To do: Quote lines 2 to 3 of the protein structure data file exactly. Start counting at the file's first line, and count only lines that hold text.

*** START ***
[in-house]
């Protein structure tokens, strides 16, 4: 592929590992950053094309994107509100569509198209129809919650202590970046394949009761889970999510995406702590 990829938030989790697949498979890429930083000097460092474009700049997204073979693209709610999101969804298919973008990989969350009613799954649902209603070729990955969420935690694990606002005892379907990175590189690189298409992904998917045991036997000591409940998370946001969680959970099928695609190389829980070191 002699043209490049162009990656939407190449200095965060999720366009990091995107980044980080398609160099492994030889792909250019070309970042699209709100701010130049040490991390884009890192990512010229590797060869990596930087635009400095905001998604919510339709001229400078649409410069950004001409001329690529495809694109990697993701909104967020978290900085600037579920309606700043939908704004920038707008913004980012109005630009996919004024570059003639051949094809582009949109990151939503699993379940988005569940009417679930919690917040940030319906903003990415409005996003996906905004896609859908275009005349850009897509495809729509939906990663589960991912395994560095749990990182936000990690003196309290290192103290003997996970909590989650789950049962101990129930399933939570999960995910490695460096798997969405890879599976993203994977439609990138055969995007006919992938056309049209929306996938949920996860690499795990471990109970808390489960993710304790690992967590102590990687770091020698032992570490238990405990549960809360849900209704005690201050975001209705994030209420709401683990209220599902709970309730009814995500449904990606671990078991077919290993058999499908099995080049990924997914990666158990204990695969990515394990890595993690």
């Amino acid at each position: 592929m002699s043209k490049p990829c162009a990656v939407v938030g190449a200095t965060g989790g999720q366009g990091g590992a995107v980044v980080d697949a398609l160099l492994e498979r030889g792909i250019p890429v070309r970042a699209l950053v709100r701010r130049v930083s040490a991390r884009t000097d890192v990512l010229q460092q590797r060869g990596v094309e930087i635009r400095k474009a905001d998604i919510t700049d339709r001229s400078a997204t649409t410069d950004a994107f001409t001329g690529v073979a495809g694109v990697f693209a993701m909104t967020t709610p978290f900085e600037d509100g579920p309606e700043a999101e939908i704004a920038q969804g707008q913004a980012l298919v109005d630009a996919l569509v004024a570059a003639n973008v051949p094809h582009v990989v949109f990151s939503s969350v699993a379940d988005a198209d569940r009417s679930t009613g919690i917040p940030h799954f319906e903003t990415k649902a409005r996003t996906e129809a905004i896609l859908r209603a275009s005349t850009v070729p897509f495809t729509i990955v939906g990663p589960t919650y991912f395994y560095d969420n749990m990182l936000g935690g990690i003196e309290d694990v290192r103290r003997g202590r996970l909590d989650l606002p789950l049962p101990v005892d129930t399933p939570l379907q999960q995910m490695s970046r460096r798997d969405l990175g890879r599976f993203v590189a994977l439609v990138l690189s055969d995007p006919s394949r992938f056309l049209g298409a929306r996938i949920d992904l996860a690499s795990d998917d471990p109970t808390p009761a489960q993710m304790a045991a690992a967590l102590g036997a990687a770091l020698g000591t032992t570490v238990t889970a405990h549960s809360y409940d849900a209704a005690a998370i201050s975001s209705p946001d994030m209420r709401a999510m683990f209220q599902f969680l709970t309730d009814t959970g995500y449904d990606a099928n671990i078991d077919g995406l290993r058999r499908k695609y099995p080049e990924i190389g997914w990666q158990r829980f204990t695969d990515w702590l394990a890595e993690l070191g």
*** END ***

């Protein structure tokens, strides 16, 4: 592929590992950053094309994107509100569509198209129809919650202590970046394949009761889970999510995406702590 990829938030989790697949498979890429930083000097460092474009700049997204073979693209709610999101969804298919973008990989969350009613799954649902209603070729990955969420935690694990606002005892379907990175590189690189298409992904998917045991036997000591409940998370946001969680959970099928695609190389829980070191 002699043209490049162009990656939407190449200095965060999720366009990091995107980044980080398609160099492994030889792909250019070309970042699209709100701010130049040490991390884009890192990512010229590797060869990596930087635009400095905001998604919510339709001229400078649409410069950004001409001329690529495809694109990697993701909104967020978290900085600037579920309606700043939908704004920038707008913004980012109005630009996919004024570059003639051949094809582009949109990151939503699993379940988005569940009417679930919690917040940030319906903003990415409005996003996906905004896609859908275009005349850009897509495809729509939906990663589960991912395994560095749990990182936000990690003196309290290192103290003997996970909590989650789950049962101990129930399933939570999960995910490695460096798997969405890879599976993203994977439609990138055969995007006919992938056309049209929306996938949920996860690499795990471990109970808390489960993710304790690992967590102590990687770091020698032992570490238990405990549960809360849900209704005690201050975001209705994030209420709401683990209220599902709970309730009814995500449904990606671990078991077919290993058999499908099995080049990924997914990666158990204990695969990515394990890595993690």
């Amino acid at each position: 592929m002699s043209k490049p990829c162009a990656v939407v938030g190449a200095t965060g989790g999720q366009g990091g590992a995107v980044v980080d697949a398609l160099l492994e498979r030889g792909i250019p890429v070309r970042a699209l950053v709100r701010r130049v930083s040490a991390r884009t000097d890192v990512l010229q460092q590797r060869g990596v094309e930087i635009r400095k474009a905001d998604i919510t700049d339709r001229s400078a997204t649409t410069d950004a994107f001409t001329g690529v073979a495809g694109v990697f693209a993701m909104t967020t709610p978290f900085e600037d509100g579920p309606e700043a999101e939908i704004a920038q969804g707008q913004a980012l298919v109005d630009a996919l569509v004024a570059a003639n973008v051949p094809h582009v990989v949109f990151s939503s969350v699993a379940d988005a198209d569940r009417s679930t009613g919690i917040p940030h799954f319906e903003t990415k649902a409005r996003t996906e129809a905004i896609l859908r209603a275009s005349t850009v070729p897509f495809t729509i990955v939906g990663p589960t919650y991912f395994y560095d969420n749990m990182l936000g935690g990690i003196e309290d694990v290192r103290r003997g202590r996970l909590d989650l606002p789950l049962p101990v005892d129930t399933p939570l379907q999960q995910m490695s970046r460096r798997d969405l990175g890879r599976f993203v590189a994977l439609v990138l690189s055969d995007p006919s394949r992938f056309l049209g298409a929306r996938i949920d992904l996860a690499s795990d998917d471990p109970t808390p009761a489960q993710m304790a045991a690992a967590l102590g036997a990687a770091l020698g000591t032992t570490v238990t889970a405990h549960s809360y409940d849900a209704a005690a998370i201050s975001s209705p946001d994030m209420r709401a999510m683990f209220q599902f969680l709970t309730d009814t959970g995500y449904d990606a099928n671990i078991d077919g995406l290993r058999r499908k695609y099995p080049e990924i190389g997914w990666q158990r829980f204990t695969d990515w702590l394990a890595e993690l070191g």